• June 9, 2010

Community Activism

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Every community relies on a unique mix of participants to keep the forum alive and well. Recognizing the various roles and types of contributors enables those involved to better understand and interact with each other. All of these participants—whether quiet or clamorous—are important to an authentic community. 

• The community manager: This can also be a team of people, but oftentimes an employee is designated as the go-to person for driving engagement, resolving issues, and making sure the community runs smoothly.  

• The silent active: These people visit the site often to observe, read comments, and rarely vote on an idea or rate a post. Although not chatty in the forums, they may still be loyal fans—and have a strong probability of telling their friends about your company if delighted.

• The super user: Also known as an enthusiast, a guru, or a top contributor, this is the person who makes communities what they are. This person might be obnoxious at times, and might make you wonder how she finds the time to participate so frequently, but it’s thanks to her that your community will stay vibrant and active. Reward this person to make sure she sticks around. Lithium Technologies, for example, surveyed its customer base to gauge the value of a super user. Responding companies said she’s worth, on average, at least $50,000 a year. Have four super users? That’s a valuable team of enthusiasts.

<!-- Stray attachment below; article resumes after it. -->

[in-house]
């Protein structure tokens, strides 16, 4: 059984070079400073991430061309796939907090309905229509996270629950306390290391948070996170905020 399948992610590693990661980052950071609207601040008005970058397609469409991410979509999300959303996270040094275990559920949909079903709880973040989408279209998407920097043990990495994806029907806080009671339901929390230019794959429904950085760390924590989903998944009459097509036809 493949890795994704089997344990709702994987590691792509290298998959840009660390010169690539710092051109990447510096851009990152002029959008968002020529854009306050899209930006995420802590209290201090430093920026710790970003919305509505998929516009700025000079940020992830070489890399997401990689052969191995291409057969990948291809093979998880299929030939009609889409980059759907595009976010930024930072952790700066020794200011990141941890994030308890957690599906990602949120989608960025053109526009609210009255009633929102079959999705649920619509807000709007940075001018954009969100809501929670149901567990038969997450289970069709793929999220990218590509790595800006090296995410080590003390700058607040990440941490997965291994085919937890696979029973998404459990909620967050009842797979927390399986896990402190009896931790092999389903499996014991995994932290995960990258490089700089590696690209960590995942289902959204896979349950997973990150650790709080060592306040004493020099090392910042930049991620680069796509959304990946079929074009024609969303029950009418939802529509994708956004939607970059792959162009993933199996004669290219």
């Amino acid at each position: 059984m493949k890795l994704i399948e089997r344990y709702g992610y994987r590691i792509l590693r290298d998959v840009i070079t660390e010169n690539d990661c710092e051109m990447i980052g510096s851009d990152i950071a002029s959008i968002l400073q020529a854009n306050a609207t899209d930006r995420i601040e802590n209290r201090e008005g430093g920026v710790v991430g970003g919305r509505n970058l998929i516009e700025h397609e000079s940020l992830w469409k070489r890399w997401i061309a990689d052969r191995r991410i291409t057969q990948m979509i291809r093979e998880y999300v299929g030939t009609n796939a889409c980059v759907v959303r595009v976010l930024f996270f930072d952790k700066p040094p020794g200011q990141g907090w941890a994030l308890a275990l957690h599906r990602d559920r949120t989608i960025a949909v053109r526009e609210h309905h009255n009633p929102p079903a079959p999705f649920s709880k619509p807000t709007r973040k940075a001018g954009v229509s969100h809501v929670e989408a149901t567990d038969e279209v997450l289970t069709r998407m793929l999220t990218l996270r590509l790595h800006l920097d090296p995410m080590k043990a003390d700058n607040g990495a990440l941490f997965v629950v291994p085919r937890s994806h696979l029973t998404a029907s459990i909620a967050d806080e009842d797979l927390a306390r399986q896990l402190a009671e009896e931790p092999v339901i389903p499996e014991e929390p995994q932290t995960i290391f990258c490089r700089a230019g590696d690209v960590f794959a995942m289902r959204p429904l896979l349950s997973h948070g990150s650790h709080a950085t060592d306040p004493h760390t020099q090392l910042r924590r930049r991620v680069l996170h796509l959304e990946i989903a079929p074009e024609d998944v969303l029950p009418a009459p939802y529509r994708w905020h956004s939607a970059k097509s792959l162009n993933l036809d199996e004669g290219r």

• The negator: This person loves to challenge the posts of your top users. Although causing a fuss at times, a little ruffling of feathers will gear up your loyal customers to speak up on your behalf. From there, you can recognize the value of the community and its members.  

• The inquirer: This person drives content by asking questions. You can never have enough of these.  

• The influencer: In addition to being connected on social networks, this person has an impressive social graph. Find out who this person is— whenever he comments or posts, pay attention to the actions taken afterward. Influencers can spread the word about you all over the Web. Now you have to make sure they have good things to say. An influencer can also be a person who contributes valuable content—just not on the same frequency as the super user. The trouble is that you might not realize right away who the influencer is. For instance, Rob Howard, founder and CTO at Telligent, says that in his company’s own internal community an intern’s answers ranked higher to employees in importance and value than information posted by the company’s CEO. 

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